When Civil War veteran Captain John Carter seeks refuge from Indians in a cave in Arizona, he has no idea of the adventure that awaits. The cave is some kind of magical conduit between earth and the stars, and he awakes from a doze to discover that he has been transported to Mars — and made a prisoner of the violent Green Men of Thark.
Just as Carter has started learning how to exist within his captors’ culture, Dejah Thoris — the princess of another Martian clan — is captured by the Green Men. The two are drawn together by circumstances, and soon make their escape. But how long will their freedom last?
A smidgen of history
A Princess of Mars is the first in Edgar Rice Burroughs’ 11-book Barsoom series. Unlike the expensive failure that was Disney’s 2012 film adaption John Carter, Burroughs’ book series was pretty popular, and eventually inspired authors like Ray Bradbury and Arthur C. Clarke and filmmakers like James Cameron and George Lucas.
The book is classic pulp fiction (violence, heroic characters, etc.) and is apparently the first instance of “planetary romance,” a science fantasy sub-genre that’s been going strong since Burroughs pioneered it.
It’s probably no surprise that pulp fiction is not a genre I’ve read much — it tends to be fairly violent, as well as a little sexist (damsel in distress, anyone?). And I know you’re not supposed to judge a book by its cover, but…that art? Really?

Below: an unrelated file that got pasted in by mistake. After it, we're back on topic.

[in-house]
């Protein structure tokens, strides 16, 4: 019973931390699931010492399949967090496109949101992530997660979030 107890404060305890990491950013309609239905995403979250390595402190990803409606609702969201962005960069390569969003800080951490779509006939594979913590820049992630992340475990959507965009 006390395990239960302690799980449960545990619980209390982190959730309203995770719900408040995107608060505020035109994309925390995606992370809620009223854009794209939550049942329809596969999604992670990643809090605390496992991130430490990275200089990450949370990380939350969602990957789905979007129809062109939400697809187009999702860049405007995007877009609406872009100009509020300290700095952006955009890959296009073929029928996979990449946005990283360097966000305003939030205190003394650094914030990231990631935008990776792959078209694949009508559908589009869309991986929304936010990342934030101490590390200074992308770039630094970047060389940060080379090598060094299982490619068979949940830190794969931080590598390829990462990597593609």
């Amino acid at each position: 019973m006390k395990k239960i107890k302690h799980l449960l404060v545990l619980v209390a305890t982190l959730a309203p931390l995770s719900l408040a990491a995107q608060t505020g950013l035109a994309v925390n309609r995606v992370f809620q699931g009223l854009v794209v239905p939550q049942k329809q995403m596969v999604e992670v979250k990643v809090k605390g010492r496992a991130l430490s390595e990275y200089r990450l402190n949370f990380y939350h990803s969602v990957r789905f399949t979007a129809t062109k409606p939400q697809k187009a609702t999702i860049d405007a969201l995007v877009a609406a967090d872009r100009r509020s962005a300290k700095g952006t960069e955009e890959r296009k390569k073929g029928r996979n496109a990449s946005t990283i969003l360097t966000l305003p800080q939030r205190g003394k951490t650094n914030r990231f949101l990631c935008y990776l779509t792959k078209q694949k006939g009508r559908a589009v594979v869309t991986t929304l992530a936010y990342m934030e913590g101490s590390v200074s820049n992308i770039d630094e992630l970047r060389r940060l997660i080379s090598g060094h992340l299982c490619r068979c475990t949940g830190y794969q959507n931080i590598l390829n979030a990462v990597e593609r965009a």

A Princess of Mars was written in 1917 so it’s a bit slower than contemporary novels, but it’s actually held up pretty well. The story is pretty cool, and although there is a lot of violence, it’s balanced nicely by the authors’ sociologist-like descriptions of Martian races and the different kinds of lives they lead.
There are some interesting themes (race, gender relations, etc.) and reads almost like a Western set in space. And of course there’s a romance too, although it’s a little lackluster — Dejah is a stereotypical Damsel in Distress character, and we never hear any part of the story from her perspective. One hopes that a reader would get a more three-dimensional view of her in the next 10 books in the series.
Final conclusion: A solid, if less than stellar, read. I’d be interested to see where the story ends up, but I’m not sure I want to read 10 more books to find out.
Anyone else read this or Burroughs’ Tarzan series? What did you think?